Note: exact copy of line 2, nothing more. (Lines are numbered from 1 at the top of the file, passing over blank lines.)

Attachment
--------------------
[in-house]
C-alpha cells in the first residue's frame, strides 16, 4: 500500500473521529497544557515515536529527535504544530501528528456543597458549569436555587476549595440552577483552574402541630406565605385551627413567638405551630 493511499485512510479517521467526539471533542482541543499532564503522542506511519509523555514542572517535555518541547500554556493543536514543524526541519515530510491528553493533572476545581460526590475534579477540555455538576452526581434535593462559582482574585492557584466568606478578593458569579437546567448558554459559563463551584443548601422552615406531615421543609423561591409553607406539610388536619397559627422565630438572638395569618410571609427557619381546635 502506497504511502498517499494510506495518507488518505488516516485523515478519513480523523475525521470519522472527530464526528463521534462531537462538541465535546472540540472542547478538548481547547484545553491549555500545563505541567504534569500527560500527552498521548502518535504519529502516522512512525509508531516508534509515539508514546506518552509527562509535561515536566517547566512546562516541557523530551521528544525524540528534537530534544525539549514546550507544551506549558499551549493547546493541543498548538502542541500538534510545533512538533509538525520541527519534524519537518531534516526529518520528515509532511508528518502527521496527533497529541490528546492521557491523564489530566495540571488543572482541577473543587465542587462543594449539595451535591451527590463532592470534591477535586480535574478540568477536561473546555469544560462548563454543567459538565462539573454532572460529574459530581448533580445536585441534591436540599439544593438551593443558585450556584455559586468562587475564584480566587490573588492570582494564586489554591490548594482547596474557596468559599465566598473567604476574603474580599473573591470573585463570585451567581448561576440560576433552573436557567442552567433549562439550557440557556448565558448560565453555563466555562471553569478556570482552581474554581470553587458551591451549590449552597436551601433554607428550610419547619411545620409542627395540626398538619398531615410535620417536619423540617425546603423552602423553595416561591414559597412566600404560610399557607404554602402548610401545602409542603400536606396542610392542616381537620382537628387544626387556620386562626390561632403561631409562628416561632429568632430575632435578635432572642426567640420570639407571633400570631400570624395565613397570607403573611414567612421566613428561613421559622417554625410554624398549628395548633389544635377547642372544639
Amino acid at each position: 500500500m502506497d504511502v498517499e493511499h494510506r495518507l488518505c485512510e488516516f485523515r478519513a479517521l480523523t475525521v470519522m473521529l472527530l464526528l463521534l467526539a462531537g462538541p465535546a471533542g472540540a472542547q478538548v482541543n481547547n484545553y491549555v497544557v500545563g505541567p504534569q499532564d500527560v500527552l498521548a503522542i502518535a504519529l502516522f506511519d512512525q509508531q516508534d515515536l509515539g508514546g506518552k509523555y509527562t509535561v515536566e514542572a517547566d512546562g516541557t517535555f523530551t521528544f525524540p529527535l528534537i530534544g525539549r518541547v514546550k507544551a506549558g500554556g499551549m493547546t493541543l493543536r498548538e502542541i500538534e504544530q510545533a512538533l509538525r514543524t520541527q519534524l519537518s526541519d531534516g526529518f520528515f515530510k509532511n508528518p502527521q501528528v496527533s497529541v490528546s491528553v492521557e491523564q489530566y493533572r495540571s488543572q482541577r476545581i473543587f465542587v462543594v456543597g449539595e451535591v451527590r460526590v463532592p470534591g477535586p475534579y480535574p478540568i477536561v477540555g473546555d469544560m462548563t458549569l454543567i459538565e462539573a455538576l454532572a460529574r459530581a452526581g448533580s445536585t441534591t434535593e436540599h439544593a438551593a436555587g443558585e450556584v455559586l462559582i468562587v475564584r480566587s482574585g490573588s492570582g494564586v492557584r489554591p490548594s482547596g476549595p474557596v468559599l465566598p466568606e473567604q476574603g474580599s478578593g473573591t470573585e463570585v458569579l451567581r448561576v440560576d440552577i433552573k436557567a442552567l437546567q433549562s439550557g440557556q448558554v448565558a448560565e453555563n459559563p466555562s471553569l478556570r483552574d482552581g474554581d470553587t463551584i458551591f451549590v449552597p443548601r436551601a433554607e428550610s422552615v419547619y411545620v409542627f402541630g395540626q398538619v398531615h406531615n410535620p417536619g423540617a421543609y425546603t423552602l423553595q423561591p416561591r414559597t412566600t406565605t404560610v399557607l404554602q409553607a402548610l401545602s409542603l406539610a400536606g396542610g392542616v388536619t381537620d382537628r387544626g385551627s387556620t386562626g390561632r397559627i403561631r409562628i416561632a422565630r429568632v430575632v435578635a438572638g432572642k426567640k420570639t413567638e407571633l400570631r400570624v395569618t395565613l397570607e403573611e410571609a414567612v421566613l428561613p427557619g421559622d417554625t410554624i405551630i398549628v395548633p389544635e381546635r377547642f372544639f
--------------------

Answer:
C-alpha cells in the first residue's frame, strides 16, 4: 500500500473521529497544557515515536529527535504544530501528528456543597458549569436555587476549595440552577483552574402541630406565605385551627413567638405551630 493511499485512510479517521467526539471533542482541543499532564503522542506511519509523555514542572517535555518541547500554556493543536514543524526541519515530510491528553493533572476545581460526590475534579477540555455538576452526581434535593462559582482574585492557584466568606478578593458569579437546567448558554459559563463551584443548601422552615406531615421543609423561591409553607406539610388536619397559627422565630438572638395569618410571609427557619381546635 502506497504511502498517499494510506495518507488518505488516516485523515478519513480523523475525521470519522472527530464526528463521534462531537462538541465535546472540540472542547478538548481547547484545553491549555500545563505541567504534569500527560500527552498521548502518535504519529502516522512512525509508531516508534509515539508514546506518552509527562509535561515536566517547566512546562516541557523530551521528544525524540528534537530534544525539549514546550507544551506549558499551549493547546493541543498548538502542541500538534510545533512538533509538525520541527519534524519537518531534516526529518520528515509532511508528518502527521496527533497529541490528546492521557491523564489530566495540571488543572482541577473543587465542587462543594449539595451535591451527590463532592470534591477535586480535574478540568477536561473546555469544560462548563454543567459538565462539573454532572460529574459530581448533580445536585441534591436540599439544593438551593443558585450556584455559586468562587475564584480566587490573588492570582494564586489554591490548594482547596474557596468559599465566598473567604476574603474580599473573591470573585463570585451567581448561576440560576433552573436557567442552567433549562439550557440557556448565558448560565453555563466555562471553569478556570482552581474554581470553587458551591451549590449552597436551601433554607428550610419547619411545620409542627395540626398538619398531615410535620417536619423540617425546603423552602423553595416561591414559597412566600404560610399557607404554602402548610401545602409542603400536606396542610392542616381537620382537628387544626387556620386562626390561632403561631409562628416561632429568632430575632435578635432572642426567640420570639407571633400570631400570624395565613397570607403573611414567612421566613428561613421559622417554625410554624398549628395548633389544635377547642372544639